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Effects of varying weeds substrates on vermicomposting and germination, nodulation and vegetative yield response of cowpea (<i>Vigna unguiculata M. Walp</i>) to the compost

JC Obi
JC Obi


Suitability of some grasses, weeds and poultry droppings, either sole or in combination for vermicomposting as well as the effect of vermicompost on soil properties, growth and nodulation of cowpea were assessed. The results indicated that poultry droppings, sole grass or weed substrates were not suitable for vermicomposting. However, suitable substrates were obtained when grasses and weeds were combined. Vermicomposts were 97-89% higher in available P content than the unamended soil, and the soils amended with vermicompost were 5 - 10 times higher in available P (16.23 – 31.89ug g-1) than the unamended soil. The vermicomposts were significantly different (p < 0.05) in available P content before and when mixed with soil. Amending soils with vermicompost from weed and grass combination significantly (p < 0.05) increased soil moisture content at field capacity, CEC, exchangeable Ca, K and available P as well as nodule number, dry weight per plant of cowpea. There is an indication that sole grass or weed substrates could contain compounds that are toxic to worms suggesting that quality indicators have to be established for vermicomposting.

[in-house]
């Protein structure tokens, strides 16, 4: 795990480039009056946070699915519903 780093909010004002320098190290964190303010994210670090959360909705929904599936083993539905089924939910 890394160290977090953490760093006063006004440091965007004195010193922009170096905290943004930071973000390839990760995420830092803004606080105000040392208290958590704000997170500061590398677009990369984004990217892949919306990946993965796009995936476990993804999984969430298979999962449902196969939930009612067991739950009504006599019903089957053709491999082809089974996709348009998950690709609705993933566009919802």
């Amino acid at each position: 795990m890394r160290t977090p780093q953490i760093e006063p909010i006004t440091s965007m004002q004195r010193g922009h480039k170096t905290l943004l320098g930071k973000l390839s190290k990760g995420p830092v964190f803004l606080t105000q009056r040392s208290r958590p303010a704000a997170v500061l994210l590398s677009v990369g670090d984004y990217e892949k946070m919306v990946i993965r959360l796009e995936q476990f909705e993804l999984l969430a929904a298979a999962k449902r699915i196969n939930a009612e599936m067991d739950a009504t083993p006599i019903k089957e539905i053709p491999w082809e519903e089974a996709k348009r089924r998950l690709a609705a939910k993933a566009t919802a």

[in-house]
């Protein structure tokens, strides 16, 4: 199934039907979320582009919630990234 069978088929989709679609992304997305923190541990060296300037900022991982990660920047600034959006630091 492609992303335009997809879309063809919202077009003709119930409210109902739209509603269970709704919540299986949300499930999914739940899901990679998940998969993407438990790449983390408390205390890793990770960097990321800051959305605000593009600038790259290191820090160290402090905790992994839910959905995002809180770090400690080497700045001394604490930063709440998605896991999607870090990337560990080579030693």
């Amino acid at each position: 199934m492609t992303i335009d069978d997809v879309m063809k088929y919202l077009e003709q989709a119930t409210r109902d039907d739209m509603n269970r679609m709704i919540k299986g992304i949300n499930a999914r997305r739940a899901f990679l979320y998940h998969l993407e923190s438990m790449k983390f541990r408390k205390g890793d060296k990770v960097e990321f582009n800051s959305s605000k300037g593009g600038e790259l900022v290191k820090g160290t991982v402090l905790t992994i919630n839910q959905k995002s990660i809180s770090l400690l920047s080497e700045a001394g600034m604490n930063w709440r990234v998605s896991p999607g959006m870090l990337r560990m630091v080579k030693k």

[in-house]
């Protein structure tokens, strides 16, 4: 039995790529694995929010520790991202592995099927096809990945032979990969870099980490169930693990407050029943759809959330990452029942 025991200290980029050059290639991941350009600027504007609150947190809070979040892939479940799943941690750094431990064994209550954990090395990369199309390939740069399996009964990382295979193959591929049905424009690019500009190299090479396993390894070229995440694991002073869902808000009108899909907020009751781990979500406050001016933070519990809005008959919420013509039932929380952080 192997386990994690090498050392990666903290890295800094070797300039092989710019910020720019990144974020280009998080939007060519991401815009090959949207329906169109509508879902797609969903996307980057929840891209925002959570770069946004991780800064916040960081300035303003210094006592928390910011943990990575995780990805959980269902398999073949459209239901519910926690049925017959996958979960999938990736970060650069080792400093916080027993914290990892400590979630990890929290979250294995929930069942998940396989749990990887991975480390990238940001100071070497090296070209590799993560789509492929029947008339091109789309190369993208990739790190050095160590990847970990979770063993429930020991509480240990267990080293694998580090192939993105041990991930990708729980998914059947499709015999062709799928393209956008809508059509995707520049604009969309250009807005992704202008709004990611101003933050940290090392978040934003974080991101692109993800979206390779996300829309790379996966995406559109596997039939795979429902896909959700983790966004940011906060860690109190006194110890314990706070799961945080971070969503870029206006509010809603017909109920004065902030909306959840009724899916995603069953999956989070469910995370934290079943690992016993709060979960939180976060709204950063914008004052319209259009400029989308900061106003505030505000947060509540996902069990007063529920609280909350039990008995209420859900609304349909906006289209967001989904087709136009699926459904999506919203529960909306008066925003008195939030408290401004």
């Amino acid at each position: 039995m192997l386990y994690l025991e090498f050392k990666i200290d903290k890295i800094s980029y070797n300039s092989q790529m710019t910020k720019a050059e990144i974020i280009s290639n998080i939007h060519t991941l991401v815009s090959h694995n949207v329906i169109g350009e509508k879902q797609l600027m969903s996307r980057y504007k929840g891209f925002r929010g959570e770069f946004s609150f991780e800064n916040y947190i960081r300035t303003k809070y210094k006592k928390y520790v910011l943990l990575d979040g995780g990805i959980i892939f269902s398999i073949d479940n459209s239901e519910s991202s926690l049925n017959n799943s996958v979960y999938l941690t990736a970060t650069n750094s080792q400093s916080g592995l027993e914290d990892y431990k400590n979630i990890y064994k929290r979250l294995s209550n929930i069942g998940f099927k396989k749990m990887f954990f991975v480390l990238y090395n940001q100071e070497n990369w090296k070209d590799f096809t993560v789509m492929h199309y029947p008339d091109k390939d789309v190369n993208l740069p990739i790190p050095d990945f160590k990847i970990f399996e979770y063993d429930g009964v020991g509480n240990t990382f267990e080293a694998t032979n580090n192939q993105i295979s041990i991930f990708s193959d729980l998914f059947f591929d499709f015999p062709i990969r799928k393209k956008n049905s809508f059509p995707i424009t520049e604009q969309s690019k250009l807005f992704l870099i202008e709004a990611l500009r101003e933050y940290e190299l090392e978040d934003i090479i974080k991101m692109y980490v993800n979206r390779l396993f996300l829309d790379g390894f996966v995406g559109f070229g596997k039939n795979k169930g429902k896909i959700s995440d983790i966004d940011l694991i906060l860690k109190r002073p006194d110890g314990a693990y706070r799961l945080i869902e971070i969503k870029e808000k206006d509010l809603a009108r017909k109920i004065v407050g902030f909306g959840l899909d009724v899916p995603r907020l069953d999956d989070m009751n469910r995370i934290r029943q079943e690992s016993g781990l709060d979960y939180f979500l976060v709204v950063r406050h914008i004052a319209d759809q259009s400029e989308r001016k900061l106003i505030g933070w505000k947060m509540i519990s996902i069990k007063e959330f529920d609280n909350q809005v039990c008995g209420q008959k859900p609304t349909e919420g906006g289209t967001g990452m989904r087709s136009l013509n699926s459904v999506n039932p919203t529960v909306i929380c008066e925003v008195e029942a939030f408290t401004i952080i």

Keywords: Vermicompost; Eudrilus eugeniae; Weeds; Grasses; Cowpea